Review: Boondock Saints 2
PLOT: Ten years later, the boys are back in town. When a priest is killed and the boys are framed, they do exactly what the bad guys expect the MacManus brothers come out of hiding and head back to Boston. Once there, they meet a Hispanic fellow named Romeo, and find some help where they least expect it. As they begin the hunt, the boys find themselves hunted as well. This is exactly what fans of The Boondock Saints would expect from Troy Duffy, a tongue-in-cheek bit of action and bloodshed that refuses to take itself too seriously.
Before I found myself in a theatre, getting ready to witness THE BOONDOCK SAINTS 2: ALL SAINTS DAY, I was hearing a lot of negativity. The reviews were not good, and neither was a bunch of the feedback across the internet. But for me, I was kind of going in with a clean slate. Sure I liked Boondock Saints the many years ago when I saw it, but I wasnt one of the hardcore fans, nor was I ready to pounce and rip it to shreds. What I did do however is have one hell of a good time. There is a moment early on when the MacManus brothers (Norman Reedus and Sean Patrick Flannery) ask themselves why they cut off their hair. It was such a strange little moment of dialogue, but it also made these two killers much more likable. In fact, the humor here is really what made the film work for me.
The story begins with the murder of a priest made to look like it was committed by the Saints. It is a cruel and disturbing bit of business that brings the two brothers out of hiding. Several years after the original film, the two are living a quiet life in Ireland with Poppa M. (Billy Connolly). But when they hear about the vicious murder, they decide that it is time to return to Boston to show the scum a thing or two about vengeance. Once they arrive, we find that there are a whole lot of people waiting on the Brothers return. Some are terrified of it and others are welcoming of their patron Saints. With all this going on, it seems like it could get a little confusing at times, but writer/director Troy Duffy finds a way to remind us of who the brothers are, without slowing the onslaught of bullets and brawn.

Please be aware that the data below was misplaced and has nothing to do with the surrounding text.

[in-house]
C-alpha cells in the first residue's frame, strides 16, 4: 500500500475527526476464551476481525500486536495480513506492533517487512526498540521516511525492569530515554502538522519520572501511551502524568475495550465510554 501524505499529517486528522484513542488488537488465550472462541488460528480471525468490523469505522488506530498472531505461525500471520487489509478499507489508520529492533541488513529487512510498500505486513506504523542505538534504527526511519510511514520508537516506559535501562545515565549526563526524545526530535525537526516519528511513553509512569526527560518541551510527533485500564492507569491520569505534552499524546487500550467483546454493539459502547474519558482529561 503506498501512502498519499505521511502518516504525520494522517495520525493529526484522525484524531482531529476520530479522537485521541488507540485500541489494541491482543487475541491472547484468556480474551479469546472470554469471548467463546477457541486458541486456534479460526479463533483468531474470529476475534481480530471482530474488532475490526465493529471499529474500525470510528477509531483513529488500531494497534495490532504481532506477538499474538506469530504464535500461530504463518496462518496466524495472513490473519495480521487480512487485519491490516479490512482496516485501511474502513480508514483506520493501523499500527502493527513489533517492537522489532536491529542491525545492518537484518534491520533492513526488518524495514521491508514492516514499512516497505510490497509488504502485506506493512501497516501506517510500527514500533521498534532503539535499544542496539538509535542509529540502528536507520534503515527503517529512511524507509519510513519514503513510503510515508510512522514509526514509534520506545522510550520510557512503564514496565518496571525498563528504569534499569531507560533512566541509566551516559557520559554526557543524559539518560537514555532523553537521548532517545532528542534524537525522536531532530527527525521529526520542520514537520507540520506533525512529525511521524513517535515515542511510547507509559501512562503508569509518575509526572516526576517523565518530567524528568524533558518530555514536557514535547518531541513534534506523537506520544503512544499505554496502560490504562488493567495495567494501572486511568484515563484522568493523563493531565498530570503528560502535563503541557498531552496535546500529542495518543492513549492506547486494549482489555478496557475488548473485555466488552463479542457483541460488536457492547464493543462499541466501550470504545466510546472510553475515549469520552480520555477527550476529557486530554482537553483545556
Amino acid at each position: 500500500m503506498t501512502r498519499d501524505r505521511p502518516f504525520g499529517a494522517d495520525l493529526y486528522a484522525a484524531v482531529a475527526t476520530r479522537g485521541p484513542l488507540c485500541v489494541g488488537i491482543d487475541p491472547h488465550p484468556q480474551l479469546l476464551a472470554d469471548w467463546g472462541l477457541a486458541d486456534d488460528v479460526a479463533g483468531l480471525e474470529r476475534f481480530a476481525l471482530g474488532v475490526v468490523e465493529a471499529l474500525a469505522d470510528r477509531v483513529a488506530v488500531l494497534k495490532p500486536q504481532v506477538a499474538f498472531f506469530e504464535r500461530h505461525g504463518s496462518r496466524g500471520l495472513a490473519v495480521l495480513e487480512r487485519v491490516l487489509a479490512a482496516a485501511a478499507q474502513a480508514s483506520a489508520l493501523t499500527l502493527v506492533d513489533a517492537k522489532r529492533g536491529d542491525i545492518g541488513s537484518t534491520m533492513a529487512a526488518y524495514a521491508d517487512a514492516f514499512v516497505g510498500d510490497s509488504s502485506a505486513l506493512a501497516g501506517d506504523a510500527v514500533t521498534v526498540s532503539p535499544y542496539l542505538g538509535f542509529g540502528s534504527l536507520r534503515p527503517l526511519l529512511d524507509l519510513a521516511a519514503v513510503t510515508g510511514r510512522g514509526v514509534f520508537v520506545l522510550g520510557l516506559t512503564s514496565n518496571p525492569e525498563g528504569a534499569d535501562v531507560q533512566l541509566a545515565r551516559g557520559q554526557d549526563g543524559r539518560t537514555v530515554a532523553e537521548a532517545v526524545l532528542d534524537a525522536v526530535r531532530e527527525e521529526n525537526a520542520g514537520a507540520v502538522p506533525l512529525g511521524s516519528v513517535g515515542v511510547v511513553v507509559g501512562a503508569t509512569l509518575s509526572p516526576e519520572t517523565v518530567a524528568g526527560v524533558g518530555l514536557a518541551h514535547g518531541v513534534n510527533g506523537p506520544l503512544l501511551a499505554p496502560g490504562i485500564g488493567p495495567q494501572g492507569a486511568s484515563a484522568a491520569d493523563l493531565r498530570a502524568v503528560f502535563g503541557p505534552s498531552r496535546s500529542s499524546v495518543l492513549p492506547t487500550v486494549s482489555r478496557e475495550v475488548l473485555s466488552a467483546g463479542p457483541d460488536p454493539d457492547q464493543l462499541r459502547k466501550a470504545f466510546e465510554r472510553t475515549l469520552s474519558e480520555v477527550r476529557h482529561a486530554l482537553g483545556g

While the original cast returns, with a surprise or two that I wont mention, there are a couple of newcomers that add a little fun to the proceedings. Special Agent Eunice Bloom (Julie Benz) is a southern drawl type of gal who has no problem putting the fellas in their place. Ms. Benz is extremely funny and just a little over-the-top, and she really seems to be relishing playing the role. It is a pleasure to watch her strut her stuff and say the word f*ck a few times. I also have to say that Clifton Collins Jr. as the Mexican sidekick Romeo adds another colorful character to his repertoire. His wide eyed and wild at heart performance offers up some of the funniest material and he handles the humor like a pro. It makes the politically incorrect dialogue all the more fun as he seems to be in on the joke. If you are offended easily, I might add that this may not be the movie for you.
As for the regulars, both Reedus and Flannery are terrific here. The two bounce off each other and clearly have grown into their roles as well as the fans could expect. I appreciated how the two could shift between the humor and drama. Their relationship is incredibly entertaining and most certainly, the fun the two are having translates well for the audience. It is also great to see Billy Connolly play off the boys. There is a familiarity to it all that is very comfortable, yet it still feels quite fresh. The balance between the brutal violence and the almost sweet-natured humor absolutely refreshing . This is truly a film made for the fans (not necessarily for critics), one that is able to recreate some of the best moments of the first film and still interject something new, considering that ten years has passed.
While I had a terrific time with this latest tale, I did have a couple of qualms about this second chapter. My biggest problem was about two thirds or so in. There is so much going on, that close to the end of the second act, it felt like Mr. Duffy was cramming a little too much in. Weve got this character who wants revenge, another character who wants the Saints dead, and it sometimes felt like too much. It really wouldve been enough for two different movies, instead of just one. There is so much story packed in that I think the film might have benefited from trimming some of the characters down. But you never know, maybe it might help to see a directors cut and stretch it out a bit, making room for all of these characters and arcs. Either way, I had a blast with All Saints Day. This is a well cast piece of work that is funny, exciting and just a good time all around. Fans of the first film will definitely find much to love this time around. My rating 8/10 -- JimmyO
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